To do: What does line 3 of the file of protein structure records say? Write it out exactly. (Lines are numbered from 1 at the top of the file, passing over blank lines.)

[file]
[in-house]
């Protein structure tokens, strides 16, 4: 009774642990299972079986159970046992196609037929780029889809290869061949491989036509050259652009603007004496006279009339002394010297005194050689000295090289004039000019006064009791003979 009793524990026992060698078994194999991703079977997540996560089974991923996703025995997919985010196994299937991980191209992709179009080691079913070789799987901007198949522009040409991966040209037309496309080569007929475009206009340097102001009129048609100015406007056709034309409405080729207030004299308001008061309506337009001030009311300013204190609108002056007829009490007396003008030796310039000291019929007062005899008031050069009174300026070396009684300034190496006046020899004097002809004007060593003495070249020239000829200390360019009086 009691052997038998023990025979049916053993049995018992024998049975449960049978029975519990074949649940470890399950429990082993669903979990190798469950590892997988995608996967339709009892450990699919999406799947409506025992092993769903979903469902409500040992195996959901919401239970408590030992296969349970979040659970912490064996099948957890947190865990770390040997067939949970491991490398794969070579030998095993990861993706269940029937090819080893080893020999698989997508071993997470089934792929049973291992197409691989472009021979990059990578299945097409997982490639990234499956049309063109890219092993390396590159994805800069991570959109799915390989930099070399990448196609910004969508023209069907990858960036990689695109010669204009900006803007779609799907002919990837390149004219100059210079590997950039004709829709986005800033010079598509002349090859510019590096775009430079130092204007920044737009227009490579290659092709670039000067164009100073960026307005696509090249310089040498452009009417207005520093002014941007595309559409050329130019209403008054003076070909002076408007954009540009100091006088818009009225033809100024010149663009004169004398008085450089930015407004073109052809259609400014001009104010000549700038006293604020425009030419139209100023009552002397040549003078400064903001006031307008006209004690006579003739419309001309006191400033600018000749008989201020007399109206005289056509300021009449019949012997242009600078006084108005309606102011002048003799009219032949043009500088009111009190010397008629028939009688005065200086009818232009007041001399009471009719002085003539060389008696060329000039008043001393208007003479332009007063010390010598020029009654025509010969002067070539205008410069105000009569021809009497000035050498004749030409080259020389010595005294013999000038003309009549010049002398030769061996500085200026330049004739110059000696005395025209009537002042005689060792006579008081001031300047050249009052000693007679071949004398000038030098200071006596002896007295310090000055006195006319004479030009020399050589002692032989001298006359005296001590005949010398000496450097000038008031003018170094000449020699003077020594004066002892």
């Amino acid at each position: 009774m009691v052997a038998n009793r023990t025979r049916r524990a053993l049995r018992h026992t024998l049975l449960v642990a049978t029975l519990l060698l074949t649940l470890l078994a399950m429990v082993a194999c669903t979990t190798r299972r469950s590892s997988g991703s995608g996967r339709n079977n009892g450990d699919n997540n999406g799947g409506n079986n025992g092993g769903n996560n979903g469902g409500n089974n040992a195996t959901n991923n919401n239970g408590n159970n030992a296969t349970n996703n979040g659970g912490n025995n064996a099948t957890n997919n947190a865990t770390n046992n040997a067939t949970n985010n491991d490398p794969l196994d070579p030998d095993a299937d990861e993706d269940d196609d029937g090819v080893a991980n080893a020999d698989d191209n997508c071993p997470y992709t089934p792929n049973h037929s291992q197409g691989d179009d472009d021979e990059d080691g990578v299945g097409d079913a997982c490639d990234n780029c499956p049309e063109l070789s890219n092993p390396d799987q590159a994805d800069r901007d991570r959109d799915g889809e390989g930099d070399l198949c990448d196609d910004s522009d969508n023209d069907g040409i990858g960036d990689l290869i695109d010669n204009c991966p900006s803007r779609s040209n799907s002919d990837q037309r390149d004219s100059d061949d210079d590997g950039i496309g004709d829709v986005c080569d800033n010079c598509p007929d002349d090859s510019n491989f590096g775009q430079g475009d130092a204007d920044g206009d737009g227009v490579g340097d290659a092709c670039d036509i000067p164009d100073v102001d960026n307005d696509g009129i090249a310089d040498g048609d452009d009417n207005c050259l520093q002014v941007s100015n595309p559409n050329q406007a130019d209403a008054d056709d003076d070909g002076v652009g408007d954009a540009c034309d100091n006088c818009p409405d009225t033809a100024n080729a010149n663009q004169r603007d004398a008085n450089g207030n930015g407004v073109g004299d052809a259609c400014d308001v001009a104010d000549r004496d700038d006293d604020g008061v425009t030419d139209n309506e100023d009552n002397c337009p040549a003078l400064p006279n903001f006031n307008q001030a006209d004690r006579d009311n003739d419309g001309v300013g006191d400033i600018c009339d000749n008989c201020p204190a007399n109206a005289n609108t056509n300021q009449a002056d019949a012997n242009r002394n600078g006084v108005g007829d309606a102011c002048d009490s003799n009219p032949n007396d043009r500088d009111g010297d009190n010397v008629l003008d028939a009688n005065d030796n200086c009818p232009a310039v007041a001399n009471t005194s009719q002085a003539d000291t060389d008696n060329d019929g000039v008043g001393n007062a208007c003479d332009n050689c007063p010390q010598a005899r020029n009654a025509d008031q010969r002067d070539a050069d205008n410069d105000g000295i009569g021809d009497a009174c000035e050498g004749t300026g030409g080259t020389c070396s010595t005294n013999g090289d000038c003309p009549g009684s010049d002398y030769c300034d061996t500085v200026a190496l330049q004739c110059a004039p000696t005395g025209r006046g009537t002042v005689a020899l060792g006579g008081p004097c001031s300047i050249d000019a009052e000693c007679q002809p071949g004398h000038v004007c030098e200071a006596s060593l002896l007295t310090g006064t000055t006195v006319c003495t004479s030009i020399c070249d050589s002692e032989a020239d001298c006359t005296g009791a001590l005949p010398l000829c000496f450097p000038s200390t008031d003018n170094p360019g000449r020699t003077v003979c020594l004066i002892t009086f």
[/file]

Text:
């Amino acid at each position: 009774m009691v052997a038998n009793r023990t025979r049916r524990a053993l049995r018992h026992t024998l049975l449960v642990a049978t029975l519990l060698l074949t649940l470890l078994a399950m429990v082993a194999c669903t979990t190798r299972r469950s590892s997988g991703s995608g996967r339709n079977n009892g450990d699919n997540n999406g799947g409506n079986n025992g092993g769903n996560n979903g469902g409500n089974n040992a195996t959901n991923n919401n239970g408590n159970n030992a296969t349970n996703n979040g659970g912490n025995n064996a099948t957890n997919n947190a865990t770390n046992n040997a067939t949970n985010n491991d490398p794969l196994d070579p030998d095993a299937d990861e993706d269940d196609d029937g090819v080893a991980n080893a020999d698989d191209n997508c071993p997470y992709t089934p792929n049973h037929s291992q197409g691989d179009d472009d021979e990059d080691g990578v299945g097409d079913a997982c490639d990234n780029c499956p049309e063109l070789s890219n092993p390396d799987q590159a994805d800069r901007d991570r959109d799915g889809e390989g930099d070399l198949c990448d196609d910004s522009d969508n023209d069907g040409i990858g960036d990689l290869i695109d010669n204009c991966p900006s803007r779609s040209n799907s002919d990837q037309r390149d004219s100059d061949d210079d590997g950039i496309g004709d829709v986005c080569d800033n010079c598509p007929d002349d090859s510019n491989f590096g775009q430079g475009d130092a204007d920044g206009d737009g227009v490579g340097d290659a092709c670039d036509i000067p164009d100073v102001d960026n307005d696509g009129i090249a310089d040498g048609d452009d009417n207005c050259l520093q002014v941007s100015n595309p559409n050329q406007a130019d209403a008054d056709d003076d070909g002076v652009g408007d954009a540009c034309d100091n006088c818009p409405d009225t033809a100024n080729a010149n663009q004169r603007d004398a008085n450089g207030n930015g407004v073109g004299d052809a259609c400014d308001v001009a104010d000549r004496d700038d006293d604020g008061v425009t030419d139209n309506e100023d009552n002397c337009p040549a003078l400064p006279n903001f006031n307008q001030a006209d004690r006579d009311n003739d419309g001309v300013g006191d400033i600018c009339d000749n008989c201020p204190a007399n109206a005289n609108t056509n300021q009449a002056d019949a012997n242009r002394n600078g006084v108005g007829d309606a102011c002048d009490s003799n009219p032949n007396d043009r500088d009111g010297d009190n010397v008629l003008d028939a009688n005065d030796n200086c009818p232009a310039v007041a001399n009471t005194s009719q002085a003539d000291t060389d008696n060329d019929g000039v008043g001393n007062a208007c003479d332009n050689c007063p010390q010598a005899r020029n009654a025509d008031q010969r002067d070539a050069d205008n410069d105000g000295i009569g021809d009497a009174c000035e050498g004749t300026g030409g080259t020389c070396s010595t005294n013999g090289d000038c003309p009549g009684s010049d002398y030769c300034d061996t500085v200026a190496l330049q004739c110059a004039p000696t005395g025209r006046g009537t002042v005689a020899l060792g006579g008081p004097c001031s300047i050249d000019a009052e000693c007679q002809p071949g004398h000038v004007c030098e200071a006596s060593l002896l007295t310090g006064t000055t006195v006319c003495t004479s030009i020399c070249d050589s002692e032989a020239d001298c006359t005296g009791a001590l005949p010398l000829c000496f450097p000038s200390t008031d003018n170094p360019g000449r020699t003077v003979c020594l004066i002892t009086f």